Officials say Cuenca’s tranvía made a promising start in 2020 and predict continued growth for 2021

Jan 2, 2021

By Liam Higgins

When he was asked last week about the highlight of his first year in office, Mayor Pedro Palacios didn’t hesitate: “Obviously, it was the launch of the tram,” he said in a television interview. “2020 was a very difficult year because of the pandemic but we are proud to end six years of frustration and finally get the train on the tracks. We have high expectations for the system in the coming year.”

The tram stops at the Feria Libre station on Av. Las Americas on Tuesday.

Tram director Carolina Ormaza echoes Palacios’s sentiment and said she is both relieved encouraged about the tram’s future. “I have to admit that I was nervous at the beginning of service in May,” she says. “This is a new transportation concept for Cuenca and we began operation in the middle of the coronavirus health emergency. We had ridership projections but these were calculated before the pandemic and didn’t take into account social distancing rules, which meant we could only operate at 50 percent capacity during the first months.”

Despite the Covid challenge, the tram ended 2020 with daily ridership of more than 20,000, up from about 6,000 on the first day of commercial operation, September 22. “We think we would have had 5,000 more riders if it weren’t for the pandemic,” Ormaza said. “We are also encouraged by the public’s purchases of the electronic passenger cards. At the end of September, we had sold less than 8,000 cards. Three months later we have sold 37,000.”

Ormaza expects ridership to grow throughout 2021, especially in the second half of the year when health officials expect the Covid pandemic to decline. “Our goal is 39,000 riders by December 31, 2021. We have a four-year plan to reach a minimum of 64,000 a day, which is the break-even point for operational cost of the system.”

Tram director Carolina Ormaza

She adds that the 64,000 figure assumes full integration with municipal buses, which are privately owned.

Tram fare
Ormaza says there will be no change in tram fare in the coming year. “The rates were established by the municipal council in March and they will remain in place during 2021,” she said. “We temporarily reduced the single ride ticket from $1 to 30 cents, due to the impact of Covid, but that expired at the end of the year as more regular riders purchased cards.”

Open fare with a card is 35 cents per ride although frequent riders can buy ticket packages that reduce the price to 30 cents. Those over 65 years of age, students and the disabled ride for half fare, or 17 cents.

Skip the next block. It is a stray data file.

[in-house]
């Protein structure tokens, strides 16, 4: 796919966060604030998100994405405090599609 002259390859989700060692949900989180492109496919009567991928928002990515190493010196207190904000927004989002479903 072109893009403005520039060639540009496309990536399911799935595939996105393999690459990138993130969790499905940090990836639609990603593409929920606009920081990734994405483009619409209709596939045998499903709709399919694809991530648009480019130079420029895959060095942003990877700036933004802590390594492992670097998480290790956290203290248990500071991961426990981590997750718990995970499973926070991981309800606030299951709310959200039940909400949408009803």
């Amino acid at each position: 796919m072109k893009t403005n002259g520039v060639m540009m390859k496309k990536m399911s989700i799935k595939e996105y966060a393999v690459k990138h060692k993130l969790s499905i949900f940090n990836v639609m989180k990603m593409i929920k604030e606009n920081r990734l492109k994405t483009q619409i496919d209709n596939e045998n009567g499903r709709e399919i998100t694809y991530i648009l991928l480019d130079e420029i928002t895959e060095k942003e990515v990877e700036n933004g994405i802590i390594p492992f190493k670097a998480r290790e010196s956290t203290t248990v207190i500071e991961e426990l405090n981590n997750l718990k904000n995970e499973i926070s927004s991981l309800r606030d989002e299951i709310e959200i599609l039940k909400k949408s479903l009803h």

Cards can be purchases at the Feria Libre market, the ETAPA office at Tarqui and Gran Colombia, the Nueve de Octubre shopping plaza, the main bus terminal on Ave. España and at the airport.

Tram – bus integration
From its beginning six years ago, the tram was intended to integrate with city buses, which are privately owned. The master plan describes a “feeder system” where some bus routes would drop passengers near tram platforms. The plan envisioned the elimination of several bus routes that would be taken over by the tram

Ormaza hopes to reach full integration of the bus system and the tram by the end of 2021. “There is no certain date for this but we remain in contact with the bus union and stand ready to formulate the final arrangement when they are prepared,” she says. “The municipality has the authority to mandate full integration but it is our preference to work jointly with bus owners to achieve integration.”

The integration is already working in the parishes of Ricaurte and Baños, Ormaza says, where buses deliver passengers to tram platforms.

“The major goal of integration is to have a single electronic card for both the tram and the buses and we hope to accomplish this by the end of the year,” she says.

Safety and accidents
According to Ormaza, one of the most pleasant surprises of the first eight months of operation has been the low accident rate. “Based on the experience of other tram systems in Europe and Asia, we estimated that we would have 25 collisions with motor vehicles by the end of year. Instead, we have had 16,” she says. All costs for repairs are borne by the drivers who invade the tram tracks, she explains. “The tram always has the right of way and we have a comprehensive signage program to inform drivers. There are no excuses for not obeying the signals and signs.”

There have been no serious injuries to drivers in the accidents, Ormaza says. “Unfortunately, there was a fatality in November when in bicyclist ignored traffic signals and collided with the train in the historic district.”

System overview and the future
Considering the obstacles the tram has faced, Ormaza says she is enthusiastic about its future. “This has obviously not been a typical benchmark year,” she says. “The pandemic has drastically affected all aspects of the start-up and we have been forced to make adjustments to meets its requirements. On the other hand, we have come very close to meeting our pre-pandemic objectives and, in the process, silenced the critics who claimed the tram would never operate or, if it did, that no one would ride it.”

Ormaza says she and her staff remain focused on completing the four-year plan to reach financial sustainability. “We have a  great amount of work to do to sustain the progress that began in 2020,” she says. “Beyond that, we will look to add new tram lines, or spurs, increase ridership, and further integrate with the buses. Ultimately, the tram is part of the city’s plan to electrify all public transportation, as well as taxis. This should be accomplished by the end of the decade.”